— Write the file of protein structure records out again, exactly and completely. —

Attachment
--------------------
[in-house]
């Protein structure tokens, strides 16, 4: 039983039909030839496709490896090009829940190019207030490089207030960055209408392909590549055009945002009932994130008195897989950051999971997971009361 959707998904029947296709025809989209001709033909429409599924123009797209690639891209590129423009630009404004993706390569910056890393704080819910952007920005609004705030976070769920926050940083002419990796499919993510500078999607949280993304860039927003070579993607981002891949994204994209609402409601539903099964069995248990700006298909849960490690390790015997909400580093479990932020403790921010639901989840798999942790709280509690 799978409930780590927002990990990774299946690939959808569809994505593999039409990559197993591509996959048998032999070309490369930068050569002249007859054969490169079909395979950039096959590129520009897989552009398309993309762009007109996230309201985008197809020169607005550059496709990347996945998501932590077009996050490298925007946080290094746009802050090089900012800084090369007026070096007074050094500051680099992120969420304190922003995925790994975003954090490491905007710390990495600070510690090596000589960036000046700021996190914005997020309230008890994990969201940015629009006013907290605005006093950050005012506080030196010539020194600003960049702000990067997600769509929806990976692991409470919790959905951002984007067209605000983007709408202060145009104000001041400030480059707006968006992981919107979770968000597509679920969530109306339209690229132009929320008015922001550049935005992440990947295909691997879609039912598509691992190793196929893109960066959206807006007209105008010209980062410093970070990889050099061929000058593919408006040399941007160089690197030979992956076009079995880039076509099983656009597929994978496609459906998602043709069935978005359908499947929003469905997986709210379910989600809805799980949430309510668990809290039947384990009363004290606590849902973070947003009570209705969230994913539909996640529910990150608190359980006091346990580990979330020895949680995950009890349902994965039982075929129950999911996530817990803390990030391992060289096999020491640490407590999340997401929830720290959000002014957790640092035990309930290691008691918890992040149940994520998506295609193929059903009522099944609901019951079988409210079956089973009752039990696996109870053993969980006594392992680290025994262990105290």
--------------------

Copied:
[in-house]
């Protein structure tokens, strides 16, 4: 039983039909030839496709490896090009829940190019207030490089207030960055209408392909590549055009945002009932994130008195897989950051999971997971009361 959707998904029947296709025809989209001709033909429409599924123009797209690639891209590129423009630009404004993706390569910056890393704080819910952007920005609004705030976070769920926050940083002419990796499919993510500078999607949280993304860039927003070579993607981002891949994204994209609402409601539903099964069995248990700006298909849960490690390790015997909400580093479990932020403790921010639901989840798999942790709280509690 799978409930780590927002990990990774299946690939959808569809994505593999039409990559197993591509996959048998032999070309490369930068050569002249007859054969490169079909395979950039096959590129520009897989552009398309993309762009007109996230309201985008197809020169607005550059496709990347996945998501932590077009996050490298925007946080290094746009802050090089900012800084090369007026070096007074050094500051680099992120969420304190922003995925790994975003954090490491905007710390990495600070510690090596000589960036000046700021996190914005997020309230008890994990969201940015629009006013907290605005006093950050005012506080030196010539020194600003960049702000990067997600769509929806990976692991409470919790959905951002984007067209605000983007709408202060145009104000001041400030480059707006968006992981919107979770968000597509679920969530109306339209690229132009929320008015922001550049935005992440990947295909691997879609039912598509691992190793196929893109960066959206807006007209105008010209980062410093970070990889050099061929000058593919408006040399941007160089690197030979992956076009079995880039076509099983656009597929994978496609459906998602043709069935978005359908499947929003469905997986709210379910989600809805799980949430309510668990809290039947384990009363004290606590849902973070947003009570209705969230994913539909996640529910990150608190359980006091346990580990979330020895949680995950009890349902994965039982075929129950999911996530817990803390990030391992060289096999020491640490407590999340997401929830720290959000002014957790640092035990309930290691008691918890992040149940994520998506295609193929059903009522099944609901019951079988409210079956089973009752039990696996109870053993969980006594392992680290025994262990105290």